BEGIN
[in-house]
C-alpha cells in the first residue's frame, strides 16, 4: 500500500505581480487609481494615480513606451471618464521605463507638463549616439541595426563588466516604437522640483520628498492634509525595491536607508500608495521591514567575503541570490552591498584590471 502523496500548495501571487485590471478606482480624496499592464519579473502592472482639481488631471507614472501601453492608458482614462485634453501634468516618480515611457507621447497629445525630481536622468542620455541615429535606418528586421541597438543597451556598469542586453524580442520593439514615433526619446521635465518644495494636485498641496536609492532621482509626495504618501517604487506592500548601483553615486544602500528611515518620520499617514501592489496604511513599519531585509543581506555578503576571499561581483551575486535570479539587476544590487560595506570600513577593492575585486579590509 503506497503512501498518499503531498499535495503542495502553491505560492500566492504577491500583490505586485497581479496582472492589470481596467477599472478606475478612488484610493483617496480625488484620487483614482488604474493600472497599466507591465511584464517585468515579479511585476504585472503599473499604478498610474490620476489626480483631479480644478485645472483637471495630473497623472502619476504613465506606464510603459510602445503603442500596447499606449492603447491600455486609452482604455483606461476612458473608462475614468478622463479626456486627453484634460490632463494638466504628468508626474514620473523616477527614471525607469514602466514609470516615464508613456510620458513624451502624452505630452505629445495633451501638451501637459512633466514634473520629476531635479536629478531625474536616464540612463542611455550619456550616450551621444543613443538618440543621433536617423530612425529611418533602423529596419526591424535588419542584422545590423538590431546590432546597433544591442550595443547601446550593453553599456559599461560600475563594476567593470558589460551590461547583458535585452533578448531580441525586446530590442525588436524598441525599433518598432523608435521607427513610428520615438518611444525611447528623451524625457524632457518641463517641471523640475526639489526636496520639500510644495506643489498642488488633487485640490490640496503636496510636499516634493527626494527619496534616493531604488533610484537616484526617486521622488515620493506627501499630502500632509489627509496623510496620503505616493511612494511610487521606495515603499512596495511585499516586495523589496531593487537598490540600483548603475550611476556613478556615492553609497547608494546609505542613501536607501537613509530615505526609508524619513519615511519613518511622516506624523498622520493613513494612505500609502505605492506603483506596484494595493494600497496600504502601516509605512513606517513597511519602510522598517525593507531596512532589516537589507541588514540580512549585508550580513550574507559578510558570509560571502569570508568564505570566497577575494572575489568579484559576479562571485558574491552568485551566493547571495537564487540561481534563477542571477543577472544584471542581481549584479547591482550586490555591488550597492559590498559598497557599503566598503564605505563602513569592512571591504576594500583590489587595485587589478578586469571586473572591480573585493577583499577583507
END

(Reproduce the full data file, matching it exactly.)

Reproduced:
[in-house]
C-alpha cells in the first residue's frame, strides 16, 4: 500500500505581480487609481494615480513606451471618464521605463507638463549616439541595426563588466516604437522640483520628498492634509525595491536607508500608495521591514567575503541570490552591498584590471 502523496500548495501571487485590471478606482480624496499592464519579473502592472482639481488631471507614472501601453492608458482614462485634453501634468516618480515611457507621447497629445525630481536622468542620455541615429535606418528586421541597438543597451556598469542586453524580442520593439514615433526619446521635465518644495494636485498641496536609492532621482509626495504618501517604487506592500548601483553615486544602500528611515518620520499617514501592489496604511513599519531585509543581506555578503576571499561581483551575486535570479539587476544590487560595506570600513577593492575585486579590509 503506497503512501498518499503531498499535495503542495502553491505560492500566492504577491500583490505586485497581479496582472492589470481596467477599472478606475478612488484610493483617496480625488484620487483614482488604474493600472497599466507591465511584464517585468515579479511585476504585472503599473499604478498610474490620476489626480483631479480644478485645472483637471495630473497623472502619476504613465506606464510603459510602445503603442500596447499606449492603447491600455486609452482604455483606461476612458473608462475614468478622463479626456486627453484634460490632463494638466504628468508626474514620473523616477527614471525607469514602466514609470516615464508613456510620458513624451502624452505630452505629445495633451501638451501637459512633466514634473520629476531635479536629478531625474536616464540612463542611455550619456550616450551621444543613443538618440543621433536617423530612425529611418533602423529596419526591424535588419542584422545590423538590431546590432546597433544591442550595443547601446550593453553599456559599461560600475563594476567593470558589460551590461547583458535585452533578448531580441525586446530590442525588436524598441525599433518598432523608435521607427513610428520615438518611444525611447528623451524625457524632457518641463517641471523640475526639489526636496520639500510644495506643489498642488488633487485640490490640496503636496510636499516634493527626494527619496534616493531604488533610484537616484526617486521622488515620493506627501499630502500632509489627509496623510496620503505616493511612494511610487521606495515603499512596495511585499516586495523589496531593487537598490540600483548603475550611476556613478556615492553609497547608494546609505542613501536607501537613509530615505526609508524619513519615511519613518511622516506624523498622520493613513494612505500609502505605492506603483506596484494595493494600497496600504502601516509605512513606517513597511519602510522598517525593507531596512532589516537589507541588514540580512549585508550580513550574507559578510558570509560571502569570508568564505570566497577575494572575489568579484559576479562571485558574491552568485551566493547571495537564487540561481534563477542571477543577472544584471542581481549584479547591482550586490555591488550597492559590498559598497557599503566598503564605505563602513569592512571591504576594500583590489587595485587589478578586469571586473572591480573585493577583499577583507